Print Media Department

Mary VanWassenhove
Aufheben Chair [detail], 2009
steel, poplar, silk, plastic and paper, 54″ x 15″ x 15″ (each)’,

2015-16 Print Media Department Newsletter

Print Media Departmental Philosophy

The Print Media Department is dedicated to innovative approaches to traditional and new print media. The philosophy of the Print Media Department builds upon past and present conceptual models for printmaking in order to envision new possibilities for what a print can or will be in the future. Part of the department’s approach is based on the historic role of the print as a Democratic Voice. Since print processes allow for the potential to make multiples in an abundant and relatively affordable quantity, prints have often served as a democratic voice to enable the communication of ideas and images to a wide audience. This establishes a traditional precedent for Print Media that includes issues and processes related to mass media, commerce, and exchange in which the culture and the times are questioned, examined, or re-interpreted through personal commentary or narrative. Other possibilities are offered by a modernist concept of the print as an Original Multiple, in which a specified number of “originals” are produced from a fixed matrix. This fixed matrix is not necessarily limited to a plate, block, stencil, or stone, but can be interpreted as a process, act, or thing that creates a reproducible record of its own making. On the other hand, Post-modernism helped to define Print Media as the perfect contemporary media for challenging the very notion of originality. Prints can now delight in their status as reproductions, copies, facsimiles, echoes, simulations, repeats, sequels, etc. – all bearing an uncanny resemblance to the questionable idea of an original. The department is characterized by an interdisciplinary, expansive approach to art making that incorporates disparate elements of many other disciplines – traditional printmaking, painting, drawing, graphics, photography, sculpture, video and sonic arts, digital processes, performance, etc. – to be used as an open framework for building new visions that will define the future of Print Media.

Alex Thomas Not Crumpled Paper 2014

Alex Thomas
Not Crumpled Paper 2014


Sarah Wallace Scott
You’re Losing Selfishness [detail], 2009
Cast, handmade and recycled paper, watercolor, recycled plastic, thread and handmade kozo paper


The Print Media Department is a community of individuals from diverse backgrounds that enthusiastically consent to work together and contribute their efforts toward a shared purpose, which is to research, discuss and produce print-based work that will define a leading position within the vanguard of contemporary art practice. The department seeks applicants that are creative thinkers, articulate speakers and, most of all, ardent workers. The Print Media department is a mentorship program where students “get” in proportion to what they “give”; where self-motivated, independent-minded, mature, and responsible artists/citizens work together for mutual artistic growth within a constructive but demanding learning environment. The department implements a flexible organizational structure to facilitate an intensive studio practice for each member of the program. We operate on a schedule of weekly group critiques and reading groups, and the opportunity to meet with the artist in residence for individual, informal discussion of work in progress. Our weekly group critiques are initiated by written peer reviews and analysis of the work presented for discussion. The Department’s operation schedule reflects our program’s dedication to the development of each member’s individual studio practice, as well as the growth of a shared set of critical thinking, writing, and social practice skills that will contribute to and advance the discipline of Print Media. Recent seminar topics have focused on the “Culture of the Copy,” the “Real and the Unreal,” the “Democratic Voice,” and “Utopia/Dystopia.” Visits by notable artists, critics, and curators from the print world are scheduled throughout the year, and departmental field trips are planned to augment Academy-sponsored programs including the annual thematic Humanities and Critical Studies lecture series and an active schedule of Cranbrook Art Museum exhibitions and events.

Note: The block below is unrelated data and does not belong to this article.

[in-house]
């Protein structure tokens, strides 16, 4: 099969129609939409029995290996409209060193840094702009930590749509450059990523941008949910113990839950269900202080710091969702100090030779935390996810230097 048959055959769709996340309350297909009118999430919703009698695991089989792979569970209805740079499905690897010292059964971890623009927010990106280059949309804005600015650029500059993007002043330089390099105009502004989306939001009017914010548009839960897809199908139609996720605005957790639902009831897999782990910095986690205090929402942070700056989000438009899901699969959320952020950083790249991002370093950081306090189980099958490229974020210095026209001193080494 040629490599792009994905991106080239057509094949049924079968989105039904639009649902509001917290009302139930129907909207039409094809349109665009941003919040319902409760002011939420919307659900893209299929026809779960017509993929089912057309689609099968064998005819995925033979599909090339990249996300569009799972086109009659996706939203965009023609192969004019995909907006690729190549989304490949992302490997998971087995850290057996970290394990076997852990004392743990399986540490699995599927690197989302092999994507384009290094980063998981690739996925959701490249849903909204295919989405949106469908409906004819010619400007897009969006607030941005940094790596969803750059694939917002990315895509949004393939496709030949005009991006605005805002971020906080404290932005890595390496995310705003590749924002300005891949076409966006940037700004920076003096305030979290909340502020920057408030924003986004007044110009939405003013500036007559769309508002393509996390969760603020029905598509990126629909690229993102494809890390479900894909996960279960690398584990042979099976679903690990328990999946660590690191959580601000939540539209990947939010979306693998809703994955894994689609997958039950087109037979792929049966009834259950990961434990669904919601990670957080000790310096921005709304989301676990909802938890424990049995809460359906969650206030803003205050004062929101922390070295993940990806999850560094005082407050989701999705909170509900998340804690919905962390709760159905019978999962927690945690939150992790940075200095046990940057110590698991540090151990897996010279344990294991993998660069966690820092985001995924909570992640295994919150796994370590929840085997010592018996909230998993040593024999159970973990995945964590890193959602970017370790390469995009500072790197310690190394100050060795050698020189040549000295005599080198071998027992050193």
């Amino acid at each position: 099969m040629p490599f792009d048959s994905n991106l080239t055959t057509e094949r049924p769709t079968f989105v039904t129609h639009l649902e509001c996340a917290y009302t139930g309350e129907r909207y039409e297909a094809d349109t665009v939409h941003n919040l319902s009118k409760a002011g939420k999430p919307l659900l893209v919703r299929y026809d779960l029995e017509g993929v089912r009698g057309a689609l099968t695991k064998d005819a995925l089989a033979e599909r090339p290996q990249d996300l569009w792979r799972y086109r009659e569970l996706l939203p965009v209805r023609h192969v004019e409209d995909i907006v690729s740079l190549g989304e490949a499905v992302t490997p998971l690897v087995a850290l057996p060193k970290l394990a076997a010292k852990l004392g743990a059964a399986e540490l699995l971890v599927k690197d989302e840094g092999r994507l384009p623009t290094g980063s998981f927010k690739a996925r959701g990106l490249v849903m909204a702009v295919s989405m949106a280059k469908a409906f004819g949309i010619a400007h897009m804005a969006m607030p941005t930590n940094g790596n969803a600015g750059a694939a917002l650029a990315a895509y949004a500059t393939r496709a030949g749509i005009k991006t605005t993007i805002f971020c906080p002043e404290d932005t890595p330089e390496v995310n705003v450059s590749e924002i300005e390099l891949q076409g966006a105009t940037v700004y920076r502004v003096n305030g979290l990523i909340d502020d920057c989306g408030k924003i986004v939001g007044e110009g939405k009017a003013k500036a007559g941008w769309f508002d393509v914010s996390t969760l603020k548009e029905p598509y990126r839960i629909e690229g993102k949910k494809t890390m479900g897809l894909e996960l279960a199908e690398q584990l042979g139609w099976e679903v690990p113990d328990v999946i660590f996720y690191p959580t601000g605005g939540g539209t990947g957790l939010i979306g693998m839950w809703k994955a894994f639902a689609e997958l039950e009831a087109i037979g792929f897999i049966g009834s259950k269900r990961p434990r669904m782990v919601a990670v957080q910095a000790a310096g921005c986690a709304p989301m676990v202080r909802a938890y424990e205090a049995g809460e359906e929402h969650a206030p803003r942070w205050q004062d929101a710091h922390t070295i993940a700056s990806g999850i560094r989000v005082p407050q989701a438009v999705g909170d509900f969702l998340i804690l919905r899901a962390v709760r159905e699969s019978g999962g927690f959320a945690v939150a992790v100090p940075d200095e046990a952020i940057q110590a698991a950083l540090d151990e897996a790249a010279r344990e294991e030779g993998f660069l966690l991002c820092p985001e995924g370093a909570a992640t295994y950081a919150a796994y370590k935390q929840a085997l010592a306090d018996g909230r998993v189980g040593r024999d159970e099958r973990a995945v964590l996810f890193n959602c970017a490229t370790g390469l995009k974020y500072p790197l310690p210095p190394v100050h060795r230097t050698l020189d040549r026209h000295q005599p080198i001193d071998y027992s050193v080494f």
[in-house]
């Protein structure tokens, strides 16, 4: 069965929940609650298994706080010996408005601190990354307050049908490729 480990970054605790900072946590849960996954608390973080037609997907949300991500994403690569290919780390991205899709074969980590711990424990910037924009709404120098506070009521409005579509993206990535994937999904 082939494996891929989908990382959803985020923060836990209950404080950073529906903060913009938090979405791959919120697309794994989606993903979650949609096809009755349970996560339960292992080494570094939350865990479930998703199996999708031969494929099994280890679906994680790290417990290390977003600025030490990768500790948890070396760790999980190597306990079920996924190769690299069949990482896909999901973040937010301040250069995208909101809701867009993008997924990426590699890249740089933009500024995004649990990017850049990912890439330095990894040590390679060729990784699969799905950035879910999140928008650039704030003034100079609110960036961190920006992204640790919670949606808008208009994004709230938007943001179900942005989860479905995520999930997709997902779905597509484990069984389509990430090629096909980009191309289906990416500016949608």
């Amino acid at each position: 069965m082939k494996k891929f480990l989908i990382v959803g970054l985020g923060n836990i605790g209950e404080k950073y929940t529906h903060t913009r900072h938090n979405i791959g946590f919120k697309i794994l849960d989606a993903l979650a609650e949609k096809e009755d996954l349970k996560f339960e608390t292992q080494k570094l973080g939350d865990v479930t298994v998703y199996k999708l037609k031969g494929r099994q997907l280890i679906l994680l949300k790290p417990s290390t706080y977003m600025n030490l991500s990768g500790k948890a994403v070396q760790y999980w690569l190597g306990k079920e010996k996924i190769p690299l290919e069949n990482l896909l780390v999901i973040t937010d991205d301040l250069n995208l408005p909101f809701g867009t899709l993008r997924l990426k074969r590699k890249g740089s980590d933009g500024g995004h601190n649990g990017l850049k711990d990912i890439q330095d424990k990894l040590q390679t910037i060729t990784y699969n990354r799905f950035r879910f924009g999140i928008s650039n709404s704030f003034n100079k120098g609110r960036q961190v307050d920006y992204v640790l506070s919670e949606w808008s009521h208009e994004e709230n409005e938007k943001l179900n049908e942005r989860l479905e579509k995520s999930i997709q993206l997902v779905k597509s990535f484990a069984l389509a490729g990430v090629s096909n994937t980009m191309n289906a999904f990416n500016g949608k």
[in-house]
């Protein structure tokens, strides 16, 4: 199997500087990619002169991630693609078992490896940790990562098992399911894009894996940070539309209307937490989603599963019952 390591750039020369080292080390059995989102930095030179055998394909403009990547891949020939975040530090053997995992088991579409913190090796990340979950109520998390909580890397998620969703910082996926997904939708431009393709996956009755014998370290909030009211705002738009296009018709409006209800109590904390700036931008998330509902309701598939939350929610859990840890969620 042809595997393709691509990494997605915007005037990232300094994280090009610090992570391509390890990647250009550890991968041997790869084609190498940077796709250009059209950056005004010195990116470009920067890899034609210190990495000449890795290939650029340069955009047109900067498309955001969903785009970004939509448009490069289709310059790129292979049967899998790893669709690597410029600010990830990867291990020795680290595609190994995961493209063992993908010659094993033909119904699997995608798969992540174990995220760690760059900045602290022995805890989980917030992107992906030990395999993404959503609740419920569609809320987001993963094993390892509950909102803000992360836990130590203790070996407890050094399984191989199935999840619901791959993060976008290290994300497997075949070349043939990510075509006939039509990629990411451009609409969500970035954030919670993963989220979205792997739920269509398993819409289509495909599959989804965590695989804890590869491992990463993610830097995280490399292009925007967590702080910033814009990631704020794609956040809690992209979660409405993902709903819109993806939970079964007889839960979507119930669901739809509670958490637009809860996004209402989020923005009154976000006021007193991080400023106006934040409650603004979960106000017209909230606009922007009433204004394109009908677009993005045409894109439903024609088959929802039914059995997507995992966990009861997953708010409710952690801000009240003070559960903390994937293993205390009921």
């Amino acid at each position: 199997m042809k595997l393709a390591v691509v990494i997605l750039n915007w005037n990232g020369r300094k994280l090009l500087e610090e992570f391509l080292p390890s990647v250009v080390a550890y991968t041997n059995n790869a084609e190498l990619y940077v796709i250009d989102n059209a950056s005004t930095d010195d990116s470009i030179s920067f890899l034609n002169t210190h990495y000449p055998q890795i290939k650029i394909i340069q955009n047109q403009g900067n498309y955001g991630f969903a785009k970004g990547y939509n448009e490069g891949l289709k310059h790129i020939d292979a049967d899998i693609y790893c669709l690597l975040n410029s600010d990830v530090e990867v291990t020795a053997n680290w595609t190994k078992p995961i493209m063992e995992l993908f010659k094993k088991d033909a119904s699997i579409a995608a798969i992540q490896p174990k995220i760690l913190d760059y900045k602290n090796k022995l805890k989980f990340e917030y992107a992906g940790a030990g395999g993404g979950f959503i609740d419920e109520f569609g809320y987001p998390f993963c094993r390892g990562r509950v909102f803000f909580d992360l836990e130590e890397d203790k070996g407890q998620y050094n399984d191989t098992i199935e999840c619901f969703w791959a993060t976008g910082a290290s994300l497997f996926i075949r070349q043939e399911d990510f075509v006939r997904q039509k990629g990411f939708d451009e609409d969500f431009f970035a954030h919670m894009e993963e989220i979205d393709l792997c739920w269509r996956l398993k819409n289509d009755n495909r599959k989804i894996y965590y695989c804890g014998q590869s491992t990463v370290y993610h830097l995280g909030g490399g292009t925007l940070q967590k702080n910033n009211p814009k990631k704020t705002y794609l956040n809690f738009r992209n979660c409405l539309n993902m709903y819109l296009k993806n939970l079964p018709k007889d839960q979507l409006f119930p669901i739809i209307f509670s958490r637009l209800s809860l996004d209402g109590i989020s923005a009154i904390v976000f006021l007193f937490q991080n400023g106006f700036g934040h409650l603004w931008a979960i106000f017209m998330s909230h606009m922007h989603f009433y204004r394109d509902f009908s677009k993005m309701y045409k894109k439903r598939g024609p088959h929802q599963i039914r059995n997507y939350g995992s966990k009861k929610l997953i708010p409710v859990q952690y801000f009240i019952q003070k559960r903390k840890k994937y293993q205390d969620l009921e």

Ian Jones
Tumbleweed, 2012
Plywood subflooring, re-bonded foam, steel, urethane resin, fiberglass, automotive paint, 52″ x 32″ x 34


The Print Media Department is located within two adjacent buildings. The department occupies two floors in the Academy Administration building. A cluster of semi-private studios for students, a small computer lab, a critique room, and a kitchen occupy the first floor. The lower level houses recently renovated print shop facilities for water-based screenprinting, intaglio, lithography, and letterpress processes. Additional studios and a large, communal workspace are located across the street in the Lone Pine building. The Academy’s professionally staffed and well-equipped Central Media Lab, Wood Shop and Library further enhance the department’s resources. The metro Detroit business and manufacturing community offers many possibilities for outsourcing of work if required.


Adrienne Brabham
Small is Big, Big is Small, 2009
Installation view, paint, ink, watercolor, guache on paper mounted to wood supports, 12′ high x 19′ wide


Brad Orsburn
Circus, 2011
Wood, Rubber Inner Tubes, Glue, Acrylic. Installation approx. 16′ x 8′ x 8′, individual dimensions vary.


Terry Conrad
Untitled Press, 2009
Found Objects, Walnut Ink, Rives Bfk Dimensions Vary


Jessica Coven
A Lot More, 2009
etching with chine colle, 6 x 7”


Matthew Shlian
Thesis (right) Open, 2006
paper, 3’ x 2’ x 13’


Matthew Smith
Tendrils, 2003
Video projection with pin striping tape, approx. 6 x 10 ft